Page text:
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Abstract Detail

Strategies for healing our coast lines: Deepwater Horizon oil spill in the Gulf of Mexico, erosion and urban degradation: progress for the North American future marine macro-plants

Thorhaug, Anitra [1], Coons, Janice [2].

Healing the Biodiversity of Dominant Plants of the Atlantic, Gulf of Mexico, and the Greater Caribbean Coastlines after Industrial pollutants and Development Degradation. .

During many centuries, man's activities have claimed large quantities of biodiversity of Atlantic and Gulf of Mexico estuaries: dredge and fill, salinity diversion, sewerage effluents, and industrial outflows. About 13% of the sea's surface area contains sites of the highest global biodiversity: :the estuaries and nearshore. This is one of the least understood botanically in the array of global ecosystem resources, and is full of complexity while difficult to access .The eco-physiology of marine macro-plants and their restoration principles are just beginning to be elucidated. A great deal of the intense oceanic productivity is immediately next to shore where the terrestrial nutrients from riverine systems plus shallow waters allows light penetration to relatively the shallow bottoms creating enormous productivity. At the intersection between these two massive ecosystems, the Mississippi Delta and the upper reaches of the Western Hemisphere's largest inland sea, the Gulf of Mexico . Here the estuary of one of the world's largest rivers, draining toxins from 38 states reaches the low energy end of the Gulf of Mexico. We will discuss: 1.) Examples of successful restoration of the dominant coastal plant species under difficult situations with contamination still present is occurring; 2.)Knowledge of physiological responses of coastal macro-plants to oil, and to dispersed oil and other ongoing pollutants must be gathered and analyzed; and 3.) Past examples of coastal vegetative ecosystems coming in contact with large-scale oil spills especially in the Gulf of Mexico and Caribbean (Ixtoc, Yum, Panama).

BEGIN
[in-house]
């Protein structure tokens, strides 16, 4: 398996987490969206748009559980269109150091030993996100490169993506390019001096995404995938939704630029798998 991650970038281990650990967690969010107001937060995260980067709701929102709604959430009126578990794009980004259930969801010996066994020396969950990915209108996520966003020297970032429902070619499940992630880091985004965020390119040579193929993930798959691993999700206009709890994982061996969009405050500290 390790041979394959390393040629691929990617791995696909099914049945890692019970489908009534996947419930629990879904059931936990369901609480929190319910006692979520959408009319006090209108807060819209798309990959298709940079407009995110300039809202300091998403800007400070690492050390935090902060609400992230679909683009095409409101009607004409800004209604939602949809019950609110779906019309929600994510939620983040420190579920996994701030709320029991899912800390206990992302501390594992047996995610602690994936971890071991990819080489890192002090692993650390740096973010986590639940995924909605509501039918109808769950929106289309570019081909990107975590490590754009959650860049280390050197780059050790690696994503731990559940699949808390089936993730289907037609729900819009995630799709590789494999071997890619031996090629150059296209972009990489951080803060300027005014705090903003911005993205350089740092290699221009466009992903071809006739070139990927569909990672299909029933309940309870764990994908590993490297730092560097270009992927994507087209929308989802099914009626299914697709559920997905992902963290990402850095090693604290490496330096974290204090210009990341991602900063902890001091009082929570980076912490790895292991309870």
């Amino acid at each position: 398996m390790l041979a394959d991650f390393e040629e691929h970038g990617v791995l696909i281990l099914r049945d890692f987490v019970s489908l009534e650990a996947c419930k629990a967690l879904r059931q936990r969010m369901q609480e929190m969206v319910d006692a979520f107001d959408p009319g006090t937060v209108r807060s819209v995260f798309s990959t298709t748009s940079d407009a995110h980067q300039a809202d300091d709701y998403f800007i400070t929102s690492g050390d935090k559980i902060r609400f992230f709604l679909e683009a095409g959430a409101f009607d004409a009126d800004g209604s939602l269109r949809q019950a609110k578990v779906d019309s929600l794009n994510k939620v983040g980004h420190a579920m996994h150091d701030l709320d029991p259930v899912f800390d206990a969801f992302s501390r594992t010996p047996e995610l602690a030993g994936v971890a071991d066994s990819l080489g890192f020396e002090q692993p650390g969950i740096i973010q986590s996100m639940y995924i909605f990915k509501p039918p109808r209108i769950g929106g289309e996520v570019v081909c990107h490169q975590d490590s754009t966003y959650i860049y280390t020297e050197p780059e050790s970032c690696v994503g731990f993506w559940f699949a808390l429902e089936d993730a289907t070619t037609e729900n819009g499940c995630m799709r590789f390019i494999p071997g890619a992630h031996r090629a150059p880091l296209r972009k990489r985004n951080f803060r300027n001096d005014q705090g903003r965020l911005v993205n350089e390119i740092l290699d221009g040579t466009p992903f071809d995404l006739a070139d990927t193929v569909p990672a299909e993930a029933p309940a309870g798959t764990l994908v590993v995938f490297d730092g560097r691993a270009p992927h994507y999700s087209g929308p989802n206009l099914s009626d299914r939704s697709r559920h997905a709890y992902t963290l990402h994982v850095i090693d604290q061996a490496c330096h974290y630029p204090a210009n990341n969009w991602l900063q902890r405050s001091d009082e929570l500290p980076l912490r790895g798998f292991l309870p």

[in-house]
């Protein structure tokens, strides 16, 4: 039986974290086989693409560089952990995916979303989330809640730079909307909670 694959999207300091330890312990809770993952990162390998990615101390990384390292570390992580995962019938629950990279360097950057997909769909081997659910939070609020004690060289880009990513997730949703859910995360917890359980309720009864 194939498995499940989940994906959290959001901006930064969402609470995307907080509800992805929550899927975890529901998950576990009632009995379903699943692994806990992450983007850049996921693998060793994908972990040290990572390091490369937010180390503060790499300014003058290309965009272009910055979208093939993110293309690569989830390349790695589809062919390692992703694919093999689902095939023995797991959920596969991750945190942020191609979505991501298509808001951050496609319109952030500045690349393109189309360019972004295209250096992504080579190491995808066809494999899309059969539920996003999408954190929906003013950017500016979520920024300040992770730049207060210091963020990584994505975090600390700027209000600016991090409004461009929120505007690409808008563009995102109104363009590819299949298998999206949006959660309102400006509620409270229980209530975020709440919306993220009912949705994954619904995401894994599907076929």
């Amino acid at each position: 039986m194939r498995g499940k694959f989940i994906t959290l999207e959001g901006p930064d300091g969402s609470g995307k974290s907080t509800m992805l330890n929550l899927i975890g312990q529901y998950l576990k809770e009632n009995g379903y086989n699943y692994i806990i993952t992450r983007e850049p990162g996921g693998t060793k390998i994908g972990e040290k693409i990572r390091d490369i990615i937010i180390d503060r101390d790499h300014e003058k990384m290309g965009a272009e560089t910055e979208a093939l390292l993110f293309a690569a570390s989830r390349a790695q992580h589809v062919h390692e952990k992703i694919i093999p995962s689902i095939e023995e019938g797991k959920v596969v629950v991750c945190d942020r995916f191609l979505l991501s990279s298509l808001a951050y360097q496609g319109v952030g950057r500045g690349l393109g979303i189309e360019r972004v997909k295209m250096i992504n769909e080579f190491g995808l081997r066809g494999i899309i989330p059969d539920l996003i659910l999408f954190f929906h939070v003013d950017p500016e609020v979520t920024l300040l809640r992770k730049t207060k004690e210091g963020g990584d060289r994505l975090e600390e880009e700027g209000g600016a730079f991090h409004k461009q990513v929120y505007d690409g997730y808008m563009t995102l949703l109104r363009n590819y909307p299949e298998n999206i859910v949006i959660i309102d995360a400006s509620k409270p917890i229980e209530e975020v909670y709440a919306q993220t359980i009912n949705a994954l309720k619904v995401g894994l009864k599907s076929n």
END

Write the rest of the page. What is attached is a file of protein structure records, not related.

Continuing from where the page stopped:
Broader Impacts:

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1 - Yale University, School of Forestry and Environmental Sciences, 359 Prospect St., New Haven , Ct. , 06901, USA
2 - Eastern Illinois Universtiy, Biological Sciences, 600 Lincoln Ave, Charleston, IL, 61920, USA

Gulf of MExico
Atlantic coastline
resource degradation
oil spill
dredge and fill
seagrass restoration
mangrove restoration
marsh restoration
Greater Caribbean Sea.

Presentation Type: Symposium or Colloquium Presentation
Session: SY13
Location: Lindell D/Chase Park Plaza
Date: Wednesday, July 13th, 2011
Time: 1:30 PM
Number: SY13SUM
Abstract ID:415

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